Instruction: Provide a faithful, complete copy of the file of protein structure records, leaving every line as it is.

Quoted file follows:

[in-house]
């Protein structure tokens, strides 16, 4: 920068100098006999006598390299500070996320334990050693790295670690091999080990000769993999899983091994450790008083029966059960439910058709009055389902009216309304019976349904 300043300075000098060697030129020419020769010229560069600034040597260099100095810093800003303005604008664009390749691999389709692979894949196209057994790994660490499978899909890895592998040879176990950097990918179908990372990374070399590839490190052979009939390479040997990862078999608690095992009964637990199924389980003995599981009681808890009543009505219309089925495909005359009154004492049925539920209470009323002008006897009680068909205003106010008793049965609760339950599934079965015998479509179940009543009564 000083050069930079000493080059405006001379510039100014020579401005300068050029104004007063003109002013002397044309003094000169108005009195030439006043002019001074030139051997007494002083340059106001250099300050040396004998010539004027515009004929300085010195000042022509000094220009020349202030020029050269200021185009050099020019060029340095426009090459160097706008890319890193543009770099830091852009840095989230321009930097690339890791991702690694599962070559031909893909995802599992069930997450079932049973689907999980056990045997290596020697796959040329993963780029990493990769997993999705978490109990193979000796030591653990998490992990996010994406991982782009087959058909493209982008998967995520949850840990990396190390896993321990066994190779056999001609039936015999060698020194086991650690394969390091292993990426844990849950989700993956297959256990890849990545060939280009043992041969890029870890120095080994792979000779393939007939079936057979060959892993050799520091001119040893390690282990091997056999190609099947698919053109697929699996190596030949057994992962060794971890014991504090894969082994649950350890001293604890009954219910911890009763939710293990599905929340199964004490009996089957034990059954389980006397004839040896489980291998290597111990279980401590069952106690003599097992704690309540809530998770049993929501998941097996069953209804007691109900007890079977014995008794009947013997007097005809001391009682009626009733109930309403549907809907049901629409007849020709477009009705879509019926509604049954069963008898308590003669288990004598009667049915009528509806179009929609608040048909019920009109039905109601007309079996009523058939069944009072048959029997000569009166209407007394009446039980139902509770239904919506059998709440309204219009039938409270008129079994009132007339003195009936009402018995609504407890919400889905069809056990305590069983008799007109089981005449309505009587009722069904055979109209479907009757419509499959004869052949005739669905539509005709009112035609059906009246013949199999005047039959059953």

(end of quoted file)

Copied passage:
[in-house]
């Protein structure tokens, strides 16, 4: 920068100098006999006598390299500070996320334990050693790295670690091999080990000769993999899983091994450790008083029966059960439910058709009055389902009216309304019976349904 300043300075000098060697030129020419020769010229560069600034040597260099100095810093800003303005604008664009390749691999389709692979894949196209057994790994660490499978899909890895592998040879176990950097990918179908990372990374070399590839490190052979009939390479040997990862078999608690095992009964637990199924389980003995599981009681808890009543009505219309089925495909005359009154004492049925539920209470009323002008006897009680068909205003106010008793049965609760339950599934079965015998479509179940009543009564 000083050069930079000493080059405006001379510039100014020579401005300068050029104004007063003109002013002397044309003094000169108005009195030439006043002019001074030139051997007494002083340059106001250099300050040396004998010539004027515009004929300085010195000042022509000094220009020349202030020029050269200021185009050099020019060029340095426009090459160097706008890319890193543009770099830091852009840095989230321009930097690339890791991702690694599962070559031909893909995802599992069930997450079932049973689907999980056990045997290596020697796959040329993963780029990493990769997993999705978490109990193979000796030591653990998490992990996010994406991982782009087959058909493209982008998967995520949850840990990396190390896993321990066994190779056999001609039936015999060698020194086991650690394969390091292993990426844990849950989700993956297959256990890849990545060939280009043992041969890029870890120095080994792979000779393939007939079936057979060959892993050799520091001119040893390690282990091997056999190609099947698919053109697929699996190596030949057994992962060794971890014991504090894969082994649950350890001293604890009954219910911890009763939710293990599905929340199964004490009996089957034990059954389980006397004839040896489980291998290597111990279980401590069952106690003599097992704690309540809530998770049993929501998941097996069953209804007691109900007890079977014995008794009947013997007097005809001391009682009626009733109930309403549907809907049901629409007849020709477009009705879509019926509604049954069963008898308590003669288990004598009667049915009528509806179009929609608040048909019920009109039905109601007309079996009523058939069944009072048959029997000569009166209407007394009446039980139902509770239904919506059998709440309204219009039938409270008129079994009132007339003195009936009402018995609504407890919400889905069809056990305590069983008799007109089981005449309505009587009722069904055979109209479907009757419509499959004869052949005739669905539509005709009112035609059906009246013949199999005047039959059953």